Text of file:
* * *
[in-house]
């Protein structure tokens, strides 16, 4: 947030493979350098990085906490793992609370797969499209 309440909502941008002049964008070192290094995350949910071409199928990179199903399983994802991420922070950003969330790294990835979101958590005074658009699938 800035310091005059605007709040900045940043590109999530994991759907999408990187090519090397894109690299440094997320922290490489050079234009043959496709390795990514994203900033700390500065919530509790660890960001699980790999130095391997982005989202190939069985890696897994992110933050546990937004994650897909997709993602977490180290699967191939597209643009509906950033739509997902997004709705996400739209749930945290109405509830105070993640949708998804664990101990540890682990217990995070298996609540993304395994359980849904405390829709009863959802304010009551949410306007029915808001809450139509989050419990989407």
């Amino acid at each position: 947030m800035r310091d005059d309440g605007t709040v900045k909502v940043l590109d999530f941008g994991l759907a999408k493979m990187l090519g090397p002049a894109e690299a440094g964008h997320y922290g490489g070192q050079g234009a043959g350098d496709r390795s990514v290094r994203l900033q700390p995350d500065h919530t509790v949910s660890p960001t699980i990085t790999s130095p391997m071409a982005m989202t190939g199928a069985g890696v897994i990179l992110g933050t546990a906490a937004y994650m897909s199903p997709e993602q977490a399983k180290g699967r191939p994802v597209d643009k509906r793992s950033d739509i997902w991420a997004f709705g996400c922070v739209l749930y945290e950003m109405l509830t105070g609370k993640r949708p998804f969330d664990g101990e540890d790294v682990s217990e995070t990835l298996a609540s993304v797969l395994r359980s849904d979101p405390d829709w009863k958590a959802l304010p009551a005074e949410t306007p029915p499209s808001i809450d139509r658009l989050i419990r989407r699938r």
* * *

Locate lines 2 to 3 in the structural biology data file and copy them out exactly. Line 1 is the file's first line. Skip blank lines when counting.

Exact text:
């Protein structure tokens, strides 16, 4: 947030493979350098990085906490793992609370797969499209 309440909502941008002049964008070192290094995350949910071409199928990179199903399983994802991420922070950003969330790294990835979101958590005074658009699938 800035310091005059605007709040900045940043590109999530994991759907999408990187090519090397894109690299440094997320922290490489050079234009043959496709390795990514994203900033700390500065919530509790660890960001699980790999130095391997982005989202190939069985890696897994992110933050546990937004994650897909997709993602977490180290699967191939597209643009509906950033739509997902997004709705996400739209749930945290109405509830105070993640949708998804664990101990540890682990217990995070298996609540993304395994359980849904405390829709009863959802304010009551949410306007029915808001809450139509989050419990989407």
């Amino acid at each position: 947030m800035r310091d005059d309440g605007t709040v900045k909502v940043l590109d999530f941008g994991l759907a999408k493979m990187l090519g090397p002049a894109e690299a440094g964008h997320y922290g490489g070192q050079g234009a043959g350098d496709r390795s990514v290094r994203l900033q700390p995350d500065h919530t509790v949910s660890p960001t699980i990085t790999s130095p391997m071409a982005m989202t190939g199928a069985g890696v897994i990179l992110g933050t546990a906490a937004y994650m897909s199903p997709e993602q977490a399983k180290g699967r191939p994802v597209d643009k509906r793992s950033d739509i997902w991420a997004f709705g996400c922070v739209l749930y945290e950003m109405l509830t105070g609370k993640r949708p998804f969330d664990g101990e540890d790294v682990s217990e995070t990835l298996a609540s993304v797969l395994r359980s849904d979101p405390d829709w009863k958590a959802l304010p009551a005074e949410t306007p029915p499209s808001i809450d139509r658009l989050i419990r989407r699938r």